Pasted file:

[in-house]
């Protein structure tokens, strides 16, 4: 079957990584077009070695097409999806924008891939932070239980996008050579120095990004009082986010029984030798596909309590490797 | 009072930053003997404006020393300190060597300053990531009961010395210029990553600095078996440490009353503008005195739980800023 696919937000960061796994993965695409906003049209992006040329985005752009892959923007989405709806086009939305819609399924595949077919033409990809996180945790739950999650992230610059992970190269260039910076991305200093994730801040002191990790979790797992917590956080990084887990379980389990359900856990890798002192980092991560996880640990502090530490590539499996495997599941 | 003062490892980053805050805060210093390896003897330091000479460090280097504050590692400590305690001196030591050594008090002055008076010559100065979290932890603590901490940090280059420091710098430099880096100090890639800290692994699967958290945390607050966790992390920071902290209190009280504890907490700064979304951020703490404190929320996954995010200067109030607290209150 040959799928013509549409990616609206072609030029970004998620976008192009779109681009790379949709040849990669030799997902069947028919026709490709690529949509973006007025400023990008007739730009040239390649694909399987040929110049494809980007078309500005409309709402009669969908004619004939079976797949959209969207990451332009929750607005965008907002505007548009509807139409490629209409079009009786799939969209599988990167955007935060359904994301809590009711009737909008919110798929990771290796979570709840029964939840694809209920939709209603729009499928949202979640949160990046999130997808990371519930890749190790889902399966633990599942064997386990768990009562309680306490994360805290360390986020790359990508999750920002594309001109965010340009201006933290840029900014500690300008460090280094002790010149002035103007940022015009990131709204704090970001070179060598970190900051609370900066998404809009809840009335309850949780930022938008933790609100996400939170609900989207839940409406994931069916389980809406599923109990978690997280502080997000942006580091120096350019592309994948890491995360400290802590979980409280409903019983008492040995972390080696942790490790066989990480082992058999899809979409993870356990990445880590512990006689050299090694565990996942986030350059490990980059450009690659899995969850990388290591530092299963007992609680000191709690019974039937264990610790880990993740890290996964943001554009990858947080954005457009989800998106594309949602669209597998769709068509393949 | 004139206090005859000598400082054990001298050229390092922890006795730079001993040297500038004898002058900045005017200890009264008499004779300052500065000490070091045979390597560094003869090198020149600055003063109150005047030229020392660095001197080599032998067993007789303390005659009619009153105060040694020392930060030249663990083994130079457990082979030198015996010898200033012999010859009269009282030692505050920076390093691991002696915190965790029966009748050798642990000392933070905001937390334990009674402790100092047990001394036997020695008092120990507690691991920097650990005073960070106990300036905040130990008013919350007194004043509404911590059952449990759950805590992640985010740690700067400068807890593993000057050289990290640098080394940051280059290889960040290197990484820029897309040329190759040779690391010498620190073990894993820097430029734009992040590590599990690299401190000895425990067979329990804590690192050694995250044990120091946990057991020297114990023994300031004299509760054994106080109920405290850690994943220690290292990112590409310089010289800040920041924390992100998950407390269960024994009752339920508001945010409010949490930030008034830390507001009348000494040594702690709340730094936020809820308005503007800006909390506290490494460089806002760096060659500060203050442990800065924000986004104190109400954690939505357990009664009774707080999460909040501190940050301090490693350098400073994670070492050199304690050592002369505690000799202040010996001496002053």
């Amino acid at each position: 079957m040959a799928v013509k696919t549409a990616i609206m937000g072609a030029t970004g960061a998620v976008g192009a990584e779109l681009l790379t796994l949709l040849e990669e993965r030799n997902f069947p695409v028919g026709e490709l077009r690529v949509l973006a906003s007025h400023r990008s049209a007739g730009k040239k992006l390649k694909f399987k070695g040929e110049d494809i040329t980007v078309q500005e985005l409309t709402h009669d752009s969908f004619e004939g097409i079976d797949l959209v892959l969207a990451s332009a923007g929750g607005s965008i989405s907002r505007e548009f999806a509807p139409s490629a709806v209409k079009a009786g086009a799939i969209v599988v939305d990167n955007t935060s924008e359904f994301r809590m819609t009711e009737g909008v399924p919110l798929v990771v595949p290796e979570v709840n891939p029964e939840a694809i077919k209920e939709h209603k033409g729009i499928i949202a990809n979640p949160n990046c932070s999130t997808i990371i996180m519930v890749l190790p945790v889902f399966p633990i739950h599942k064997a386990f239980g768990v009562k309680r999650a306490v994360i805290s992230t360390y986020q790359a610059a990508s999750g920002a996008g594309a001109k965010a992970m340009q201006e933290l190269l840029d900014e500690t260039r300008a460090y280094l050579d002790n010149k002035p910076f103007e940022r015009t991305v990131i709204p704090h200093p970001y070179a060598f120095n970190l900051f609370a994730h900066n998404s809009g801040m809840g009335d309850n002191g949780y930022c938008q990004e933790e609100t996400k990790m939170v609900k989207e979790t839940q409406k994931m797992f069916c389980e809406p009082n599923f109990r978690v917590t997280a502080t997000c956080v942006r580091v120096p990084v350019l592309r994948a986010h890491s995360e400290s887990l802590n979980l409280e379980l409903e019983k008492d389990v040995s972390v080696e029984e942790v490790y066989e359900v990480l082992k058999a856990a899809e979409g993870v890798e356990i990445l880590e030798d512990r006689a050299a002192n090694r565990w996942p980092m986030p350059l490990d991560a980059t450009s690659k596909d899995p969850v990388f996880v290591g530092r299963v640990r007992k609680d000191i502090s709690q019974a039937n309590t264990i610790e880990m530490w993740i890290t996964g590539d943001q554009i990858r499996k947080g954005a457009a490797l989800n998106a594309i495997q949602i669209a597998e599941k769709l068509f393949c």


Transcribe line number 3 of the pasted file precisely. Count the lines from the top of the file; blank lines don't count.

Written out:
């Amino acid at each position: 079957m040959a799928v013509k696919t549409a990616i609206m937000g072609a030029t970004g960061a998620v976008g192009a990584e779109l681009l790379t796994l949709l040849e990669e993965r030799n997902f069947p695409v028919g026709e490709l077009r690529v949509l973006a906003s007025h400023r990008s049209a007739g730009k040239k992006l390649k694909f399987k070695g040929e110049d494809i040329t980007v078309q500005e985005l409309t709402h009669d752009s969908f004619e004939g097409i079976d797949l959209v892959l969207a990451s332009a923007g929750g607005s965008i989405s907002r505007e548009f999806a509807p139409s490629a709806v209409k079009a009786g086009a799939i969209v599988v939305d990167n955007t935060s924008e359904f994301r809590m819609t009711e009737g909008v399924p919110l798929v990771v595949p290796e979570v709840n891939p029964e939840a694809i077919k209920e939709h209603k033409g729009i499928i949202a990809n979640p949160n990046c932070s999130t997808i990371i996180m519930v890749l190790p945790v889902f399966p633990i739950h599942k064997a386990f239980g768990v009562k309680r999650a306490v994360i805290s992230t360390y986020q790359a610059a990508s999750g920002a996008g594309a001109k965010a992970m340009q201006e933290l190269l840029d900014e500690t260039r300008a460090y280094l050579d002790n010149k002035p910076f103007e940022r015009t991305v990131i709204p704090h200093p970001y070179a060598f120095n970190l900051f609370a994730h900066n998404s809009g801040m809840g009335d309850n002191g949780y930022c938008q990004e933790e609100t996400k990790m939170v609900k989207e979790t839940q409406k994931m797992f069916c389980e809406p009082n599923f109990r978690v917590t997280a502080t997000c956080v942006r580091v120096p990084v350019l592309r994948a986010h890491s995360e400290s887990l802590n979980l409280e379980l409903e019983k008492d389990v040995s972390v080696e029984e942790v490790y066989e359900v990480l082992k058999a856990a899809e979409g993870v890798e356990i990445l880590e030798d512990r006689a050299a002192n090694r565990w996942p980092m986030p350059l490990d991560a980059t450009s690659k596909d899995p969850v990388f996880v290591g530092r299963v640990r007992k609680d000191i502090s709690q019974a039937n309590t264990i610790e880990m530490w993740i890290t996964g590539d943001q554009i990858r499996k947080g954005a457009a490797l989800n998106a594309i495997q949602i669209a597998e599941k769709l068509f393949c």